So... the element name is being compared with a textbox in the form to check that boxes value is the same as the element name before it goes through the lengthy switch? WHAT?!?

    For my tuppence, assuming the odd spacing was an anonymisation artifact I'd go for this being autogen'd - given the __postBack and the TextN naming probably by a recent version of FrontPage, if not Visual Studio... Gods how I hate Microsoft technology...

  • guest (unregistered) in reply to halcyon1234

    FAIL.

  • Fast Eddie (unregistered)

    IF elementItem MATCH "Text'2N'" THEN IF elementItem[5, 2] > 0 AND elementItem[5, 2] < 51 THEN * DO STUFF EXIT END END

    Oh wait...Your language doesn't HAVE pattern matching.

    nm

  • rgz (unregistered)

    Ok so what's the thing /s?he/ is doing with txtControlName?

    function submitTrap3(){ var elements = document.forms[0].elements if (window.event.keyCode == 13){ for(var e in elements){ var hasValue = elements[n].value != "" var sayWhat = elements[e].name == trim(document.forms[0].txtControlName.value) var matches = elements[e].name.match(/Text[0-9]+/) if (hasValue && sayWhat && matches){ window.event.returnValue = false window.event.cancel = true elements[e + 1].focus() } } // Special cased as I refuse to test 53 times for it var header = document.getElementsByName("header1:SearchBox")[0] var hasValue = header.value != "" var sayWhat = header.name == trim(document.forms[0].txtControlName.value) if (hasValue && sayWhat){ __doPostBack('header1:goSearch','') } } }

  • BloodGain (unregistered)

    Oh, I see! He forgot to put in the default case!</sarcasm>

    No, but seriously -- there should still be a default case, even if it's just commented out:

    //default:
    //no action otherwise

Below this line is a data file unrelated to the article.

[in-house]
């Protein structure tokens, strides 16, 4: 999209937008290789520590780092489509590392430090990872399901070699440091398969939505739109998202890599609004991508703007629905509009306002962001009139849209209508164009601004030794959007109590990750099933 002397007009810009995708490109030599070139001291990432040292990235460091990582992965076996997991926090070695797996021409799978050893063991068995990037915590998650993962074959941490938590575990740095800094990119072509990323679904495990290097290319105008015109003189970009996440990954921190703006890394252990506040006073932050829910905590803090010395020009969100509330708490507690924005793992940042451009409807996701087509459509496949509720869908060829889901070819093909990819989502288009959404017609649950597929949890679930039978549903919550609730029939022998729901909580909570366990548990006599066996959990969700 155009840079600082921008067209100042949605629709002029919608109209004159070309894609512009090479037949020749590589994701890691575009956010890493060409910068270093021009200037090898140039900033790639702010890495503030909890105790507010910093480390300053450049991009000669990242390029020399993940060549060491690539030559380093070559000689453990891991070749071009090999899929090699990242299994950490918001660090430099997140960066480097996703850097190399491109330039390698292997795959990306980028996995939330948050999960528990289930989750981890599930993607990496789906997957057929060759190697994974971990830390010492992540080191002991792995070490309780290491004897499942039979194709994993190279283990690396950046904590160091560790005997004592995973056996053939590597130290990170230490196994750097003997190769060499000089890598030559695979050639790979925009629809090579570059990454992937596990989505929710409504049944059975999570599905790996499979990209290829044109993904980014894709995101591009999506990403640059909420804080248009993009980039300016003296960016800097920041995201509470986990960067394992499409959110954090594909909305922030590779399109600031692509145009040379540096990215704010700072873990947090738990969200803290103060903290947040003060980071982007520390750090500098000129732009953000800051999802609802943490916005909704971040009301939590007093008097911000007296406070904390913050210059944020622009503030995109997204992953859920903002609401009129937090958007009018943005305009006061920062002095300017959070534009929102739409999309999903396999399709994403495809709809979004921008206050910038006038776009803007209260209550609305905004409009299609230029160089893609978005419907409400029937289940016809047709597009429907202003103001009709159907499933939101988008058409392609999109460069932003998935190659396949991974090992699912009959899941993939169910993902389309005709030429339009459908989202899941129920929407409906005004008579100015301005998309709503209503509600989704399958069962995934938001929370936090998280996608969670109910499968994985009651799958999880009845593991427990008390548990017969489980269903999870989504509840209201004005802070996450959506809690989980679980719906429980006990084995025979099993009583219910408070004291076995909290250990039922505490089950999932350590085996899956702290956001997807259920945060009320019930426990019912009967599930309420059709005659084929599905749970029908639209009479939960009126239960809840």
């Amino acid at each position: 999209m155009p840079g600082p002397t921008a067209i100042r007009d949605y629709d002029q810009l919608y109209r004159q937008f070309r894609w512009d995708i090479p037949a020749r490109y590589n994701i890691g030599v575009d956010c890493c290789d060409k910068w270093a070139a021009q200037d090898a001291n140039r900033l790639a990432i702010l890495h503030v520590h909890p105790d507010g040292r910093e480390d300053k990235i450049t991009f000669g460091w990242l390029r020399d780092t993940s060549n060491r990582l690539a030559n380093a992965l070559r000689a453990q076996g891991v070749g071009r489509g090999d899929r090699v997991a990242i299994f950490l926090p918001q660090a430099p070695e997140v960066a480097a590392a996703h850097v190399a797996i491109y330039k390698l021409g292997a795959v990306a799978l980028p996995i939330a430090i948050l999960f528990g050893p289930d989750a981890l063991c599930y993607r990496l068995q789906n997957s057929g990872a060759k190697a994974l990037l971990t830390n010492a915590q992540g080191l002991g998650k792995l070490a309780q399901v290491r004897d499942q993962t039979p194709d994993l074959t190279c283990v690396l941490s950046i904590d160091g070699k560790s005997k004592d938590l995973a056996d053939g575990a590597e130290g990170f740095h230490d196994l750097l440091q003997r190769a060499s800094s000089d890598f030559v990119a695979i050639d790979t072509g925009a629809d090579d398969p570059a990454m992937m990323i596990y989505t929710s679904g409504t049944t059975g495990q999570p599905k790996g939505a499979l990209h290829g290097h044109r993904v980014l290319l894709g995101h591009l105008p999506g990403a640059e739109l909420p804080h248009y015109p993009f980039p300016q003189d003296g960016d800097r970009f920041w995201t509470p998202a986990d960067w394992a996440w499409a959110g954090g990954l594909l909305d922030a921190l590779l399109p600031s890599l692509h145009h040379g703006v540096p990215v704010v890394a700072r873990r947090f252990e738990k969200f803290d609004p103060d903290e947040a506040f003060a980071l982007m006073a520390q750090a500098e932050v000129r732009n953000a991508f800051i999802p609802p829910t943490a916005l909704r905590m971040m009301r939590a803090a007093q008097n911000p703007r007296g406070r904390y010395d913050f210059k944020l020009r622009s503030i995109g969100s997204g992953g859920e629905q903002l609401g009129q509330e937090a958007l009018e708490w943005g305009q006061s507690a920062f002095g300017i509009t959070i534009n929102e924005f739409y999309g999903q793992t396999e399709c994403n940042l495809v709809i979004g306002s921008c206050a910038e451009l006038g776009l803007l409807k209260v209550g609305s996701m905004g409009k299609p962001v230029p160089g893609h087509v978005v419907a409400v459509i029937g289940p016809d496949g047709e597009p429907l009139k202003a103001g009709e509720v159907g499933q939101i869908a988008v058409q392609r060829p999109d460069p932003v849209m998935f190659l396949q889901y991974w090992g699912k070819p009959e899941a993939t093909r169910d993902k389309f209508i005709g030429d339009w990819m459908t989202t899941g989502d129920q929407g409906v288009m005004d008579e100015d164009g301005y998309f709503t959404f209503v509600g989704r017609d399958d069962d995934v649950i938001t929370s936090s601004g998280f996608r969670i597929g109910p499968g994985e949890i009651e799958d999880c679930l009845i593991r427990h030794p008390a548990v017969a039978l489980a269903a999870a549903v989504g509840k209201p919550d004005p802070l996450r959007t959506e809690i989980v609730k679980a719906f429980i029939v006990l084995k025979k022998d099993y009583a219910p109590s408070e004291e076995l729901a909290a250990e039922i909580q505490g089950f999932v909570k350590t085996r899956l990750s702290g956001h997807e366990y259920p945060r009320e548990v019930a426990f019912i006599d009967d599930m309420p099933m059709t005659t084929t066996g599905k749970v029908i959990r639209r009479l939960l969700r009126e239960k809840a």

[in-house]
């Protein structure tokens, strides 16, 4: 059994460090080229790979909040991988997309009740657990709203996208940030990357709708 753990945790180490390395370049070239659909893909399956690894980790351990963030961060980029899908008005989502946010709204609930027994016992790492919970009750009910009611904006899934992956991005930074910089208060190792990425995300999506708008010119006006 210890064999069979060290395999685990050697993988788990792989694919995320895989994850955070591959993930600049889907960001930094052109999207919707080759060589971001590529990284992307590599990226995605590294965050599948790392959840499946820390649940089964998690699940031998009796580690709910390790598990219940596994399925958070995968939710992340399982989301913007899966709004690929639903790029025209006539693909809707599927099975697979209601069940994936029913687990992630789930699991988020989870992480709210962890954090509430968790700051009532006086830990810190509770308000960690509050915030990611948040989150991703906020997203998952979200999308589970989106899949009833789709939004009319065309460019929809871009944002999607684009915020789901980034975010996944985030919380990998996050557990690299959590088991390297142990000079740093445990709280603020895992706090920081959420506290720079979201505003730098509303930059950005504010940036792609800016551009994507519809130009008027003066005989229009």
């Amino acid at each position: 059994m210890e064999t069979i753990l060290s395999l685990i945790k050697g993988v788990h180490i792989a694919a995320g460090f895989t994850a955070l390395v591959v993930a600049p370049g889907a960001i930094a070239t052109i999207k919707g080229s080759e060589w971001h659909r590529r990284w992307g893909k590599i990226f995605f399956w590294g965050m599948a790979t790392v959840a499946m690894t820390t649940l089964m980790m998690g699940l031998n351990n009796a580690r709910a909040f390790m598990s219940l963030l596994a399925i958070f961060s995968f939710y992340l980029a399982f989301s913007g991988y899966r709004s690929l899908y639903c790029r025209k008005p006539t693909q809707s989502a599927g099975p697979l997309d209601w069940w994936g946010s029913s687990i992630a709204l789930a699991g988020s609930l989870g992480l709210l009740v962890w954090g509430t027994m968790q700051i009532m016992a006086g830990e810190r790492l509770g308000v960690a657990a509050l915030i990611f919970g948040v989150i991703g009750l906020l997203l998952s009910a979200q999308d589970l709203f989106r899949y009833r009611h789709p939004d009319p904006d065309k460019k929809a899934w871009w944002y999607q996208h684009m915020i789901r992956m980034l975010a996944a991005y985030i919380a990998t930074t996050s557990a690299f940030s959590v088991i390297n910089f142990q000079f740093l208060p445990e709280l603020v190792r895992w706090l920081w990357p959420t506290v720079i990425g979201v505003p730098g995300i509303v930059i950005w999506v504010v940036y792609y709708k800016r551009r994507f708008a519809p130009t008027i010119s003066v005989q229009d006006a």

This makes it clearer to a maintainer that you didn't intend to handle cases that aren't given, or that they aren't expected. If they simply aren't expected, some error checking might be in order.

  • God (unregistered) in reply to attemp1

    Try parsing the int at the end, I havent used vb in a while but in python...

    if elementItem == header1:SearchBox: __doPostBack('header1:goSearch',''); elif elementItem.startswith("Text") and int(elementItem[4:]) <= 50: window.event.returnValue=false; window.event.cancel = true; document.forms[0].elements[n+1].focus();

  • Brad Wood (unregistered) in reply to attemp1

    There's always more you can do. :)

    Use some Regex to pull the number out of "Text00", treat it as a numberic and check if (the_number > 0 && < 51)

  • Anonymous (unregistered)

    That's a lot shorter...

    if (elementItem == "header1:SearchBox") {
    	__doPostBack('header1:goSearch','');
    } else if (/^Text([1-9]|[1-4][0-9]|50)$/.match(elementItem)) {
    	window.event.returnValue=false;
    	window.event.cancel = true;
    	document.forms[0].elements[n+1].focus();
    }
    
  • Giambo (unregistered)

    Regexp ! Use the holy regexps :) !

  • Spiked (unregistered)

    I hope the 2 of you are joking....

    function submitTrap3() {
     if (window.event.keyCode == 13) {
      for (var n = 0; n < document.forms[0].elements.length; n++) {
       var elementItem = document.forms[0].elements[n].name;
       if ((document.forms[0].elements[n].value != "") && (elementItem == trim(document.forms[0].txtControlName.value))) {
        if ( elementItem == "header1:SearchBox" ) {
         __doPostBack('header1:goSearch','');
        } else if ( elementItem.substring(0,4) == "Test" ) {
          window.event.returnValue=false;